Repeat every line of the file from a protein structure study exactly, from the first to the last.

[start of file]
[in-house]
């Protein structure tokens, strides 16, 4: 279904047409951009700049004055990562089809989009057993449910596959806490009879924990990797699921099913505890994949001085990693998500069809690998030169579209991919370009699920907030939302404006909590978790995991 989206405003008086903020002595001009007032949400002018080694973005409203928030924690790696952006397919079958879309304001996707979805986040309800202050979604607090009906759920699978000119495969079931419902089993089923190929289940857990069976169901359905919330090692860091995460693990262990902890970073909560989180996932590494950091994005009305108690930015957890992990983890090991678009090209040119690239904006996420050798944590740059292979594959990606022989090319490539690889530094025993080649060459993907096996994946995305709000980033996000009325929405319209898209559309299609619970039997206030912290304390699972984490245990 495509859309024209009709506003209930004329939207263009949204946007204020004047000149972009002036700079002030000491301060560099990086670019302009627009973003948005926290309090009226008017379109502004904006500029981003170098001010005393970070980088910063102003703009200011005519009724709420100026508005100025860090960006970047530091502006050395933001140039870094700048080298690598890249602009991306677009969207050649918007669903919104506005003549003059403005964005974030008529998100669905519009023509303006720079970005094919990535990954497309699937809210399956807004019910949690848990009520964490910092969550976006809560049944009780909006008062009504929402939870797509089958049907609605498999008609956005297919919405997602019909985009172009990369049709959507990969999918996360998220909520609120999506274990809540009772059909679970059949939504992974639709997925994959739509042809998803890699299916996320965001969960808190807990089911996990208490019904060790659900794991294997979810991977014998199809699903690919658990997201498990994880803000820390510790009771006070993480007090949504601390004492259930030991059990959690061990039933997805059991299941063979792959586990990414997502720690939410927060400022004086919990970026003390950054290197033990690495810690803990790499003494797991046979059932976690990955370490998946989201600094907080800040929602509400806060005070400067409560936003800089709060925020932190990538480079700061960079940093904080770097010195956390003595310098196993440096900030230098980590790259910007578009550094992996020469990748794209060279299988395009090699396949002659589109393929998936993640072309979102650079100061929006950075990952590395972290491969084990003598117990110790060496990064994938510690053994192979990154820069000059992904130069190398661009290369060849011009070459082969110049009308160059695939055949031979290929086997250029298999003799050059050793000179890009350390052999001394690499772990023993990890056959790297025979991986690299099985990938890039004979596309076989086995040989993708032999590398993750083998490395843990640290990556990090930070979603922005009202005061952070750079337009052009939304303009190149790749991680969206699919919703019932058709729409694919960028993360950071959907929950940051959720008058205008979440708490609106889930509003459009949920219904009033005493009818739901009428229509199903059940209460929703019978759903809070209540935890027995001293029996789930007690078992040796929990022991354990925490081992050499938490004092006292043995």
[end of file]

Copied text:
[in-house]
């Protein structure tokens, strides 16, 4: 279904047409951009700049004055990562089809989009057993449910596959806490009879924990990797699921099913505890994949001085990693998500069809690998030169579209991919370009699920907030939302404006909590978790995991 989206405003008086903020002595001009007032949400002018080694973005409203928030924690790696952006397919079958879309304001996707979805986040309800202050979604607090009906759920699978000119495969079931419902089993089923190929289940857990069976169901359905919330090692860091995460693990262990902890970073909560989180996932590494950091994005009305108690930015957890992990983890090991678009090209040119690239904006996420050798944590740059292979594959990606022989090319490539690889530094025993080649060459993907096996994946995305709000980033996000009325929405319209898209559309299609619970039997206030912290304390699972984490245990 495509859309024209009709506003209930004329939207263009949204946007204020004047000149972009002036700079002030000491301060560099990086670019302009627009973003948005926290309090009226008017379109502004904006500029981003170098001010005393970070980088910063102003703009200011005519009724709420100026508005100025860090960006970047530091502006050395933001140039870094700048080298690598890249602009991306677009969207050649918007669903919104506005003549003059403005964005974030008529998100669905519009023509303006720079970005094919990535990954497309699937809210399956807004019910949690848990009520964490910092969550976006809560049944009780909006008062009504929402939870797509089958049907609605498999008609956005297919919405997602019909985009172009990369049709959507990969999918996360998220909520609120999506274990809540009772059909679970059949939504992974639709997925994959739509042809998803890699299916996320965001969960808190807990089911996990208490019904060790659900794991294997979810991977014998199809699903690919658990997201498990994880803000820390510790009771006070993480007090949504601390004492259930030991059990959690061990039933997805059991299941063979792959586990990414997502720690939410927060400022004086919990970026003390950054290197033990690495810690803990790499003494797991046979059932976690990955370490998946989201600094907080800040929602509400806060005070400067409560936003800089709060925020932190990538480079700061960079940093904080770097010195956390003595310098196993440096900030230098980590790259910007578009550094992996020469990748794209060279299988395009090699396949002659589109393929998936993640072309979102650079100061929006950075990952590395972290491969084990003598117990110790060496990064994938510690053994192979990154820069000059992904130069190398661009290369060849011009070459082969110049009308160059695939055949031979290929086997250029298999003799050059050793000179890009350390052999001394690499772990023993990890056959790297025979991986690299099985990938890039004979596309076989086995040989993708032999590398993750083998490395843990640290990556990090930070979603922005009202005061952070750079337009052009939304303009190149790749991680969206699919919703019932058709729409694919960028993360950071959907929950940051959720008058205008979440708490609106889930509003459009949920219904009033005493009818739901009428229509199903059940209460929703019978759903809070209540935890027995001293029996789930007690078992040796929990022991354990925490081992050499938490004092006292043995």